Casey Luskin Looks in Mirror, Fails to Recognize Self

Over at Evolution News & Views we have Luskin whining:

Today New York Times reporter Kirk Johnson totally misrepresented what I said in his article “Anti-Darwin Bill Fails in Utah.”

and later:

He put words in my mouth making it sound as if we were completely dismissive of the legislative and policy issues in Utah — on the contrary we followed this issue, even though we weren’t directly involved. He even admitted as much in an e-mail this morning asking for a correction.

and then there is this:

The sad thing here is that it seems that Johnson’s preconceived notions about reality affected journalism.

Yet Casey himself is not above doing the same thing when his “…preconceived notions about reality …” affected his (mis) interpretation of Erwin and Valentine’s paper.
Even Chimps can recognize themselves in the mirror says I.

MRSA and Amoebas

By now, most of us are familiar with MRSA or methicillin resistant Staphylococcus aureus. The staph bacteria is pretty common on human skin but doesn’t become a problem until it finds an entry through the flesh [afarensis had an old scar from a car accident get infected with staph, fortunately not MRSA, and spent about four days in the hospital last summer] at which point it becomes a problem. MRSA is mainly found in hospitals, although there have always been a number of cases where the person had never visited a hospital. Recent research may have uncovered why. According to Science Daily MRSA use amoeba to evade measures designed to halt their spread:

Scientists from the University of Bath have shown that MRSA infects and replicates in a species of amoeba, called Acanthamoeba polyphaga, which is ubiquitous in the environment and can be found on inanimate objects such as vases, sinks and walls.
As amoeba produce cysts to help them spread, this could mean that MRSA maybe able to be ‘blown in the wind’ between different locations.

Continue reading

MRSA and Amoebas

By now, most of us are familiar with MRSA or methicillin resistant Staphylococcus aureus. The staph bacteria is pretty common on human skin but doesn’t become a problem until it finds an entry through the flesh [afarensis had an old scar from a car accident get infected with staph, fortunately not MRSA, and spent about four days in the hospital last summer] at which point it becomes a problem. MRSA is mainly found in hospitals, although there have always been a number of cases where the person had never visited a hospital. Recent research may have uncovered why. According to Science Daily MRSA use amoeba to evade measures designed to halt their spread:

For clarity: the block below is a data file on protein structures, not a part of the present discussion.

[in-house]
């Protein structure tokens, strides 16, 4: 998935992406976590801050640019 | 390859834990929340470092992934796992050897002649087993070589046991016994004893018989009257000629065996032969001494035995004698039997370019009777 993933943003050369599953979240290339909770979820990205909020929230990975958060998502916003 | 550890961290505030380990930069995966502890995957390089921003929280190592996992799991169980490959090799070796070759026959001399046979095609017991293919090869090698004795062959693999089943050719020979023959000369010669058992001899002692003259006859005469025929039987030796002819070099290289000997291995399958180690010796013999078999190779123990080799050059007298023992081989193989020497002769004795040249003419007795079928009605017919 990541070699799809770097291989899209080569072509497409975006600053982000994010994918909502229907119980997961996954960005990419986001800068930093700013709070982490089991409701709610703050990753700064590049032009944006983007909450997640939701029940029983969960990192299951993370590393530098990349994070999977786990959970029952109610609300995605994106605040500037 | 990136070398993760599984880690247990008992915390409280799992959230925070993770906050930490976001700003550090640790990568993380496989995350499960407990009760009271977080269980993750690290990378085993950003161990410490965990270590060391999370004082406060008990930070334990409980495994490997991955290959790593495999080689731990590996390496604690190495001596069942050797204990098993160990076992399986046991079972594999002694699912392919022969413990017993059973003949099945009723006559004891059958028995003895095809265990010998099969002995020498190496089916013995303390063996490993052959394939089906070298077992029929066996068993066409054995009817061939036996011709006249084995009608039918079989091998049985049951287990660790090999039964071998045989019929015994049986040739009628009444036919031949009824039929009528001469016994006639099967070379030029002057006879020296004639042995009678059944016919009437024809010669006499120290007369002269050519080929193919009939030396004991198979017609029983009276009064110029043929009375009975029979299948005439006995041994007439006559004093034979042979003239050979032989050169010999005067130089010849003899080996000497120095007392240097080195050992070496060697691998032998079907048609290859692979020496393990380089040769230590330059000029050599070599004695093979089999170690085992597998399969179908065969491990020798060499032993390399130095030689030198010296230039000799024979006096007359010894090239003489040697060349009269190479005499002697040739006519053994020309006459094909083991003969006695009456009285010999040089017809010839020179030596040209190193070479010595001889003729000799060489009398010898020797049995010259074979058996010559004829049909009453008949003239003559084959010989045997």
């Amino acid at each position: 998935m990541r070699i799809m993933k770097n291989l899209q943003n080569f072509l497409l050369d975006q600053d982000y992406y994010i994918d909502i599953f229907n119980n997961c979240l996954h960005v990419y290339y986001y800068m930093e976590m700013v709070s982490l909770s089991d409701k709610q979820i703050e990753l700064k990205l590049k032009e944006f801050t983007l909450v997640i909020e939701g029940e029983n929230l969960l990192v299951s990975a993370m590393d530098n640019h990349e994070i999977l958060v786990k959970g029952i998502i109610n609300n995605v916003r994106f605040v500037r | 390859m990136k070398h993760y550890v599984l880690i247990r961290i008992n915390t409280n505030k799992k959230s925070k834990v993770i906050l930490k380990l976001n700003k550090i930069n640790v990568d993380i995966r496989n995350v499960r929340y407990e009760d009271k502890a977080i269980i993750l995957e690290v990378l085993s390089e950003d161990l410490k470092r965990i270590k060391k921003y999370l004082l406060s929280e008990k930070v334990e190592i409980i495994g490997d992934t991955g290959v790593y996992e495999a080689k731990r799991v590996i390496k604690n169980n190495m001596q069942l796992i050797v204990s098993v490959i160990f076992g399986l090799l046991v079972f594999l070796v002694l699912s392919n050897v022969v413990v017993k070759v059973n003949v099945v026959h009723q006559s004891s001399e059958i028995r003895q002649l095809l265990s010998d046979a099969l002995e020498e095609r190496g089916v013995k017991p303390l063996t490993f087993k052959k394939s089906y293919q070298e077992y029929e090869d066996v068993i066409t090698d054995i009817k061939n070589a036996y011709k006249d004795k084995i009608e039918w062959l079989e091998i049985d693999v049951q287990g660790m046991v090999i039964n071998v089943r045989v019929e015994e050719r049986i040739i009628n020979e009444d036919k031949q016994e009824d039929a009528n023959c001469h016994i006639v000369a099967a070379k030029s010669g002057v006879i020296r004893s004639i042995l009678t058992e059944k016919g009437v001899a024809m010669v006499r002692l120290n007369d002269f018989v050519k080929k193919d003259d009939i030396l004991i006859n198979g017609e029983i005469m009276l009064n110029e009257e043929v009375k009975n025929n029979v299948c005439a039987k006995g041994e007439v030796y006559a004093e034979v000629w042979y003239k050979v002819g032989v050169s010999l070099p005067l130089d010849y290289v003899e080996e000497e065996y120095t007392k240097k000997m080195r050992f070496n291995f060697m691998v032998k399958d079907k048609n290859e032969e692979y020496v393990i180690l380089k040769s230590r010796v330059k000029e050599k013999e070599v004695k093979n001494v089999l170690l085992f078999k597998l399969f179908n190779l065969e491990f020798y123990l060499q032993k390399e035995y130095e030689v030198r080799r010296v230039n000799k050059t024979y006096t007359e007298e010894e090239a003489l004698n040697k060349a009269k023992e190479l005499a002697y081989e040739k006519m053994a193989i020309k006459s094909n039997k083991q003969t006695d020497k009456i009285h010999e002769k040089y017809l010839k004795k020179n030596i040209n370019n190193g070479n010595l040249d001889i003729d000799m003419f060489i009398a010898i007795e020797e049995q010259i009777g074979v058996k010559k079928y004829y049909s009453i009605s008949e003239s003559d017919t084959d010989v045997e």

Scientists from the University of Bath have shown that MRSA infects and replicates in a species of amoeba, called Acanthamoeba polyphaga, which is ubiquitous in the environment and can be found on inanimate objects such as vases, sinks and walls.
As amoeba produce cysts to help them spread, this could mean that MRSA maybe able to be ‘blown in the wind’ between different locations.

Continue reading

A. V. Kidder, Charles Lindbergh and Pictures from Space

In early October of 1929 an unlikely team of people set out from Belize to look for Mayan ruins. The team was lead by A. V. Kidder – one of the most dominant figures in Americanist archaeology. Joining the team was Charles Lindbergh – yes, that’s right “Lucky Lindy” world famous aviator from Missouri. Lindbergh had become interested in the role of aviation in archaeology when he discovered several sights from the air – during his numerous travels. So he spent five days flying across the Yucatan with A. V. Kidder and William Van Dusen (A rep from Pan American Airways). Along the way they discovered some interesting sights. Unfortunately, the Lindbergh-Carnegie flights were quite crude in terms of methodology so the whole thing fell far short of initial expectations You can consult Flights Into Yesterday for more info. I was reminded of the above story by this story of the discovery of a Mayan ruin via the use of satellite data.

Octopus Killing a Shark

Martin Brazeau at The Lancelet has the video. Apparently, the octopus was moved into a shark tank and developed a regular habit of killing 3-4 foot sharks…

An Interesting Inovation On DNA Extraction from Fossil Bones: One From the Archives

This is another from the archives.
According to New Scientist an new technique has been developed to extract DNA from bones. Before going further a little background information is in order.

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Antifreeze Proteins and Larval Fish

Sea water freezes at -1.9C which presents a problem for any creature that wants to live in Arctic or Antarctic seas. Some species of fish have antifreeze proteins (AFP’s) that allow them to live in such environments. Such proteins bind to ice crystals and inhibit their growth. Consequently the freezing point of blood and body fluids in such fish is about 2 degrees below the freezing temperature of seawater. The best studied species of fish with AFP’s are the notothenioids which live in the Antarctic. Several of which are pictured below.
antarcticfishes_clip_image002_0001.gificefish.jpg

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